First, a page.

This is not one rogue pastor this is numerous pastors throughout Christendom.  Because of this and other reasons I have long felt excluded from Christianity.  This is not to say that there are not open and accepting Christians in the world; there most certainly are and I have been blessed to know them.  But when the outspoken of the faith launch an all out war against any of it’s followers, there is something wrong.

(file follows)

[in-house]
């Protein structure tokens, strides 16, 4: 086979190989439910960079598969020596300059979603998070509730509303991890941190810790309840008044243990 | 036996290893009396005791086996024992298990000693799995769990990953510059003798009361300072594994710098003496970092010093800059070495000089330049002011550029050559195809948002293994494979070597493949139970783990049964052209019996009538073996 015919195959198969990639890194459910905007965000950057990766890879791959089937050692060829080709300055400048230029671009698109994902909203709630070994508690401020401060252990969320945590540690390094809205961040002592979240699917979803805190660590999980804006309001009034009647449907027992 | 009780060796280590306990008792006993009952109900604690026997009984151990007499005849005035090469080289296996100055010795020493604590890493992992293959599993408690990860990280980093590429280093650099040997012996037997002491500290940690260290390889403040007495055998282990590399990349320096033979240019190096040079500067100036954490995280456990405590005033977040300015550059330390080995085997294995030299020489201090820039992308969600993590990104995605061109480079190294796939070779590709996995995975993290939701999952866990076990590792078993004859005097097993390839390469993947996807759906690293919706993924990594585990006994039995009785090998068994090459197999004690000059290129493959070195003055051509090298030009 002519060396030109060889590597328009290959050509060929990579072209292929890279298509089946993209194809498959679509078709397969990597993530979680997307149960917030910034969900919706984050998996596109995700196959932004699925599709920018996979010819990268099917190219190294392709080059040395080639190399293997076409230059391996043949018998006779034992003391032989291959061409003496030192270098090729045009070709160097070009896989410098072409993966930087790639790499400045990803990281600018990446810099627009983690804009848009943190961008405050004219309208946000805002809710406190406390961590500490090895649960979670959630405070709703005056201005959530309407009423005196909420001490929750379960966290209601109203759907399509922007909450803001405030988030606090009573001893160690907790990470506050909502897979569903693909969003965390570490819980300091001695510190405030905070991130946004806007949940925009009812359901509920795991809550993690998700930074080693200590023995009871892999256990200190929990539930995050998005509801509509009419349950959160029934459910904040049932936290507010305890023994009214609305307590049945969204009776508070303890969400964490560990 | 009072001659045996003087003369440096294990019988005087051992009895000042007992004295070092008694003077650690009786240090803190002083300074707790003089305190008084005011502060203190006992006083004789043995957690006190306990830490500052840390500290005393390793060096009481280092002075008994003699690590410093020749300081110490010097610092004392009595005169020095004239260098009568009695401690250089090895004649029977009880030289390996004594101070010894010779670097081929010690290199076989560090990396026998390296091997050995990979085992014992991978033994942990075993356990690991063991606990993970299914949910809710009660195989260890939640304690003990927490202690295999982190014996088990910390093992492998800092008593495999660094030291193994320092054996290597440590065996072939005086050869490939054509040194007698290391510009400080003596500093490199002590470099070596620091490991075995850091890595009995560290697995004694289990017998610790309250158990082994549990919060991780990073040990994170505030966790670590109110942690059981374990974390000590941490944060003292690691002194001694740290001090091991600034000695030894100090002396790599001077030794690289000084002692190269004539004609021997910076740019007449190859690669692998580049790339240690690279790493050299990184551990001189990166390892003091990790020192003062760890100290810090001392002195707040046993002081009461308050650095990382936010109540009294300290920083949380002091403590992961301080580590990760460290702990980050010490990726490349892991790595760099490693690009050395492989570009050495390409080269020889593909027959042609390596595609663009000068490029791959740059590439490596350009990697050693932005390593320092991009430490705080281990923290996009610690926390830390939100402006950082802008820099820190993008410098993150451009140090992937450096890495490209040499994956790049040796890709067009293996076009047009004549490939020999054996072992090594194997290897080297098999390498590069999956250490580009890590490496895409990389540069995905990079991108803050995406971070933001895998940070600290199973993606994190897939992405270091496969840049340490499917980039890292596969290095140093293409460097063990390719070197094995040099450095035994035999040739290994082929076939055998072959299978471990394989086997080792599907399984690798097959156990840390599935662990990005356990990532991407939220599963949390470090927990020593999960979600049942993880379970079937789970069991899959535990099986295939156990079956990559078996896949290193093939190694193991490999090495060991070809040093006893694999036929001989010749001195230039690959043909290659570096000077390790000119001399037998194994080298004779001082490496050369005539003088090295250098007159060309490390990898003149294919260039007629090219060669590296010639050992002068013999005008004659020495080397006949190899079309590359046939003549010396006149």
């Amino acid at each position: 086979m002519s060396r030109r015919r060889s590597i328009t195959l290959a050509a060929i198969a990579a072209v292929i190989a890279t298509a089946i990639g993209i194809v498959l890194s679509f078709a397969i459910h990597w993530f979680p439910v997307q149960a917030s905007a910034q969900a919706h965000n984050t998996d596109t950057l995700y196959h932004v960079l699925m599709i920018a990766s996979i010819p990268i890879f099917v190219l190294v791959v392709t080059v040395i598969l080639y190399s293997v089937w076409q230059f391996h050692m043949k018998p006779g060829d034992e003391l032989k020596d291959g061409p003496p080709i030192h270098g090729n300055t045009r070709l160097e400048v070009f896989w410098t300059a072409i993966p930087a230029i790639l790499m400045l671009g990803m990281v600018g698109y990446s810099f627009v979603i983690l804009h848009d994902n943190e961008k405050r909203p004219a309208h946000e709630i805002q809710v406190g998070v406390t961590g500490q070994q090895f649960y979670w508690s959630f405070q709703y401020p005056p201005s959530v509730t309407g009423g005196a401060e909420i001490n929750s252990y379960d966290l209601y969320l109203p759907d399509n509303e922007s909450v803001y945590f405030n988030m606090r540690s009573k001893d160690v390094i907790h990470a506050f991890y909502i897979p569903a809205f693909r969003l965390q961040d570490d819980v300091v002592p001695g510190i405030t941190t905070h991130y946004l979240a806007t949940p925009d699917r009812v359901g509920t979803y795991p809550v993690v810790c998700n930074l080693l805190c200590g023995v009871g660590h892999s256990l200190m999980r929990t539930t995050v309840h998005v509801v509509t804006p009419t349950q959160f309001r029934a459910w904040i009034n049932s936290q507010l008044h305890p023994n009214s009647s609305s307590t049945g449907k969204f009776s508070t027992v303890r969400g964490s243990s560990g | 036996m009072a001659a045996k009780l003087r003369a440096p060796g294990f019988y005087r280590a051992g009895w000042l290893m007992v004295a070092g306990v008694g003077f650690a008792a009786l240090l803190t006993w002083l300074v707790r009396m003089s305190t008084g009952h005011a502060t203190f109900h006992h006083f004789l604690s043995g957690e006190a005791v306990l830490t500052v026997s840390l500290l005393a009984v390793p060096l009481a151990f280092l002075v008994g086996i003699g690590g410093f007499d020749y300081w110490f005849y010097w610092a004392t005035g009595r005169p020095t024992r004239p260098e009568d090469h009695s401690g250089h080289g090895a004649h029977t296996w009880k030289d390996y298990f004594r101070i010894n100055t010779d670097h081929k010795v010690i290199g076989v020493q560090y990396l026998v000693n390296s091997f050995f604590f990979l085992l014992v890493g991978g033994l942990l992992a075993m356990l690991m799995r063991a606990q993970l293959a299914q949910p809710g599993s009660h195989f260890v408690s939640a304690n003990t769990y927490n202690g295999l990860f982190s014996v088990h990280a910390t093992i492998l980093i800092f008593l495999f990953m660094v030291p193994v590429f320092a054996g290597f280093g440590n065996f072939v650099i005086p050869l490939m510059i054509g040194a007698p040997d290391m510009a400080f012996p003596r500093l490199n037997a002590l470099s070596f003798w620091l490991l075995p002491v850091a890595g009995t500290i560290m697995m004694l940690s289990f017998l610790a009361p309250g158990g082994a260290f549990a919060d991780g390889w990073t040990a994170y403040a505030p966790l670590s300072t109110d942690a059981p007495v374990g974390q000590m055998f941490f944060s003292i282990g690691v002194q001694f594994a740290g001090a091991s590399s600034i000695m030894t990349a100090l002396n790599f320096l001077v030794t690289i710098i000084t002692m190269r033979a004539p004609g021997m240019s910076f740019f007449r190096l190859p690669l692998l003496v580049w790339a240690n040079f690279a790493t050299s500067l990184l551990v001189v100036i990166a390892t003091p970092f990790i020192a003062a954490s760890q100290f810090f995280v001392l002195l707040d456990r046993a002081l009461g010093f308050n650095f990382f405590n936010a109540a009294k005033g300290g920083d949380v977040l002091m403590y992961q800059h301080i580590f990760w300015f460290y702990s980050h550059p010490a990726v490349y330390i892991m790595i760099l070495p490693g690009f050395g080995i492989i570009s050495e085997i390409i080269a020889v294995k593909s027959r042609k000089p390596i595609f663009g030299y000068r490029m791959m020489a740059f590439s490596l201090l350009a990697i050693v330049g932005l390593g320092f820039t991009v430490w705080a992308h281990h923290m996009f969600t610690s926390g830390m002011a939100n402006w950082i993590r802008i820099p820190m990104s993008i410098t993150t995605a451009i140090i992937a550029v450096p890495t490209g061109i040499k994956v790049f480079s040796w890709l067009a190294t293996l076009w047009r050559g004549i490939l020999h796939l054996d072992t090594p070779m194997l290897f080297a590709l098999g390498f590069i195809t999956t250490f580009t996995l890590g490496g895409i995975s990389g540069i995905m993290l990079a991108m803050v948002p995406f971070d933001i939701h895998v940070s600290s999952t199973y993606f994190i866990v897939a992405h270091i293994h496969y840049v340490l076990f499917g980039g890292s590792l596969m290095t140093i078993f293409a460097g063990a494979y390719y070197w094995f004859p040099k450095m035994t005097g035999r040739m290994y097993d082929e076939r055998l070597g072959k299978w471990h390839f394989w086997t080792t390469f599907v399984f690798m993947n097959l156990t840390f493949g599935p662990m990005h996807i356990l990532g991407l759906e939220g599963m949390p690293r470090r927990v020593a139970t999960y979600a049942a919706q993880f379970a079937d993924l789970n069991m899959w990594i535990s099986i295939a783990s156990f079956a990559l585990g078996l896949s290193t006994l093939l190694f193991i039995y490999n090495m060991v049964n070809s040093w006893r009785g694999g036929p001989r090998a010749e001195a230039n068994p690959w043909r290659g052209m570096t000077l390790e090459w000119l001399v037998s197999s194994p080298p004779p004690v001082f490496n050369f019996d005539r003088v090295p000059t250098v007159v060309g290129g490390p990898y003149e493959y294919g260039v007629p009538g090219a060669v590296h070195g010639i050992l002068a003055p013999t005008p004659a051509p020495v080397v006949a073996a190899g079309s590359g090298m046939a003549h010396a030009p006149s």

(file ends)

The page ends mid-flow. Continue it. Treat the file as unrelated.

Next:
Please know that I am not running to Buddhism because I’m upset with Christianity.  That is far from the truth.  I was led to Buddhism because it feels like home to me.  Buddhism is a very individual practice.  There is of course a community that practices together (known as the sangha); I have not found one as of yet since my practice still remains in its infancy.  I have a friend that always admired Buddhism and he used to say, “What I like about Buddhism is that they say, ‘I’ll be over here practicing and you can practice whatever faith you believe and I’m here to help you when you need it.'”  It is that acceptance of others’ beliefs that I like about Buddhism.  I also like that it can be seen as a philosophy and less as a religion.  You can be a Christian Buddhist, a Jewish Buddhist, a Muslim Buddhist, or even an Atheist Buddhist (there is not God figure in Buddhism – you believe in the higher power you choose to believe in).  [I will focus on God and Buddhism in an upcoming post.]  So, I have not abandoned my belief in God or the Goddess, or the Universe, or whatever anyone chooses to believe in as a higher power.  I think this is what scares most of the people who are confused by my conversion.